For me, I think it helps that we have the frisbee connection in our past, and that we are both reasonably new to being published writers, and we both have young children and full-time jobs to enjoy and also find as obstacles to our writing and exercising time. Although I played Ultimate for twenty years (local, recreational mostly), I was never a habitual runner, or an obsessive one like Ben, but I should say that these essays will encourage any one of us--who is perhaps, shall we say, less athletically inclined than we once were--to get out there and do something. So I did a short stack of push-ups in two of the past three days, something I'm certain I wouldn't have done if I weren't still under the spell of these essays. (If I had to guess, I could pull a twelve-minute mile if you gave me seven days to train for it.)

Memo to self: take long walk tomorrow.

Ben's essays get at some good questions. A chief one is where will any of us find the time to get stuff done? Lives fill up with jobs, kids, and clutter, and we're left desperate for a free hour to ourselves. At the same time, it sounds like Ben is getting his money's worth in this life--full-time job, kids, publications, a relationship of 20+ years if I understood correctly from the essays. Whew.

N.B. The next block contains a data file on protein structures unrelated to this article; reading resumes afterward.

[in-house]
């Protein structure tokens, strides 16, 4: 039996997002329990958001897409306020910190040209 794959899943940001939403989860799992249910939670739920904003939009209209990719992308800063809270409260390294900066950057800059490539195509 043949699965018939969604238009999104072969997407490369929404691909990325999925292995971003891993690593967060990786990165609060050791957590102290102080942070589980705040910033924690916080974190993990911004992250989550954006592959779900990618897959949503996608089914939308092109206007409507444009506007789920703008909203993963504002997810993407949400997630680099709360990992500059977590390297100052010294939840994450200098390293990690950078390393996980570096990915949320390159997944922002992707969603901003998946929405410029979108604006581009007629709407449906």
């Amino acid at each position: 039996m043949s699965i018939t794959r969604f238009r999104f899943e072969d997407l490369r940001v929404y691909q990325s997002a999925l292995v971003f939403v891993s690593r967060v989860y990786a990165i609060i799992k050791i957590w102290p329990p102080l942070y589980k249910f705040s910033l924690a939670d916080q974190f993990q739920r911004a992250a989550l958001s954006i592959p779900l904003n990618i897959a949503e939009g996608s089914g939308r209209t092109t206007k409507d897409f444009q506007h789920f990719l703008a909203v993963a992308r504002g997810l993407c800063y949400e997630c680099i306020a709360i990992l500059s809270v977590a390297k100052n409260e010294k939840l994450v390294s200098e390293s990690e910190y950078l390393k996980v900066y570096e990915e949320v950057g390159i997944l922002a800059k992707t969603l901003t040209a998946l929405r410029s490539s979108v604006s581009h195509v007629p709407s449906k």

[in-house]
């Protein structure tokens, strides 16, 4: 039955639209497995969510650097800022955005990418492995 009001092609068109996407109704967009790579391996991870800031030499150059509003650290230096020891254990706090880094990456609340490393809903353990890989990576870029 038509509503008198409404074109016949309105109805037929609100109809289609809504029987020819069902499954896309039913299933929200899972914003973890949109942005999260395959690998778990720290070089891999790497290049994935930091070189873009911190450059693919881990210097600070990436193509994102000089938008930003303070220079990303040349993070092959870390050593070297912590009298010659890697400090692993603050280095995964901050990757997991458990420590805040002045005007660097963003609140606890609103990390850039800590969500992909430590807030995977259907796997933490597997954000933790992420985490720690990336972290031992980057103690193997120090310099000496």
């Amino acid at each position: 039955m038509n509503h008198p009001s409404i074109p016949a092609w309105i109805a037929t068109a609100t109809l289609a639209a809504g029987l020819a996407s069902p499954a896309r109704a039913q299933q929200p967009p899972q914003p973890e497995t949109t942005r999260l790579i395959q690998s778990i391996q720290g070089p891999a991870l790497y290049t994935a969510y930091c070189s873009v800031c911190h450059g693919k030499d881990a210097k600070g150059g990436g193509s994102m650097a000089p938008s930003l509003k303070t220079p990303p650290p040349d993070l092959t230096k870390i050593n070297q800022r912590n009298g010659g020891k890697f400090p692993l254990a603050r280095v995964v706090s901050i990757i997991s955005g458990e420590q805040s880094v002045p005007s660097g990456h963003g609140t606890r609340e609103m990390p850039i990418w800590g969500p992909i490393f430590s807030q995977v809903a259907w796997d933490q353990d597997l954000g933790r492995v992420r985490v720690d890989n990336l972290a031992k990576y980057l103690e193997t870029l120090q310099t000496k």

Another strange connection I share with the author is one I learned of while reading the essays. His father died in 2000, and my Dad died in 2001, and because I'm pretty sure he is a year older than me, we were the same age when our Dads died. What more, they both died of cancer. Maybe that connection was cooler when I was doing the math in my head when I read about his dead dad in the essays. It seems a little morbid right now. . . ;-) If I had to bet on one of us outliving our father, I'd put my big cash on Ben although, again, his essays are good at reminding me of why I want to get back in a more reasonable form of middle-aged out-of-shapedness.